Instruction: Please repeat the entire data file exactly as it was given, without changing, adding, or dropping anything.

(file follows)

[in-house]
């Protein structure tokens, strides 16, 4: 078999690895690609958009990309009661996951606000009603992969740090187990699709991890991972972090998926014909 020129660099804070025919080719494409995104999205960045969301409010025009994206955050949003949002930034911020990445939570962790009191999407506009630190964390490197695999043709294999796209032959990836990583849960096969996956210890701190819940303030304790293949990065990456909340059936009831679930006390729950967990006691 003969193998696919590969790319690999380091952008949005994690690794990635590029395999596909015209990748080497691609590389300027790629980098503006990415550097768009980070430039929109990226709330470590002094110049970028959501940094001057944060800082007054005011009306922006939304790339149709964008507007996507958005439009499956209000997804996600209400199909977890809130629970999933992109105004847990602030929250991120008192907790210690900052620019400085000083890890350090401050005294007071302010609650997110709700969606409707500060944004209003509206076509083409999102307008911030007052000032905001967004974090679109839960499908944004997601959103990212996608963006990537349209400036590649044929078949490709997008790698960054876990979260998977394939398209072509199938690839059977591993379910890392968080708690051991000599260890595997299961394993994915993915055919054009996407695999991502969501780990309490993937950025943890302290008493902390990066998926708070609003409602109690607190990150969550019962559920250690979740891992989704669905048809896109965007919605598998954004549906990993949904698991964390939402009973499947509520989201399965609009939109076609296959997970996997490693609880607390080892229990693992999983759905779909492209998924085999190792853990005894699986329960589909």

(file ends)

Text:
[in-house]
């Protein structure tokens, strides 16, 4: 078999690895690609958009990309009661996951606000009603992969740090187990699709991890991972972090998926014909 020129660099804070025919080719494409995104999205960045969301409010025009994206955050949003949002930034911020990445939570962790009191999407506009630190964390490197695999043709294999796209032959990836990583849960096969996956210890701190819940303030304790293949990065990456909340059936009831679930006390729950967990006691 003969193998696919590969790319690999380091952008949005994690690794990635590029395999596909015209990748080497691609590389300027790629980098503006990415550097768009980070430039929109990226709330470590002094110049970028959501940094001057944060800082007054005011009306922006939304790339149709964008507007996507958005439009499956209000997804996600209400199909977890809130629970999933992109105004847990602030929250991120008192907790210690900052620019400085000083890890350090401050005294007071302010609650997110709700969606409707500060944004209003509206076509083409999102307008911030007052000032905001967004974090679109839960499908944004997601959103990212996608963006990537349209400036590649044929078949490709997008790698960054876990979260998977394939398209072509199938690839059977591993379910890392968080708690051991000599260890595997299961394993994915993915055919054009996407695999991502969501780990309490993937950025943890302290008493902390990066998926708070609003409602109690607190990150969550019962559920250690979740891992989704669905048809896109965007919605598998954004549906990993949904698991964390939402009973499947509520989201399965609009939109076609296959997970996997490693609880607390080892229990693992999983759905779909492209998924085999190792853990005894699986329960589909």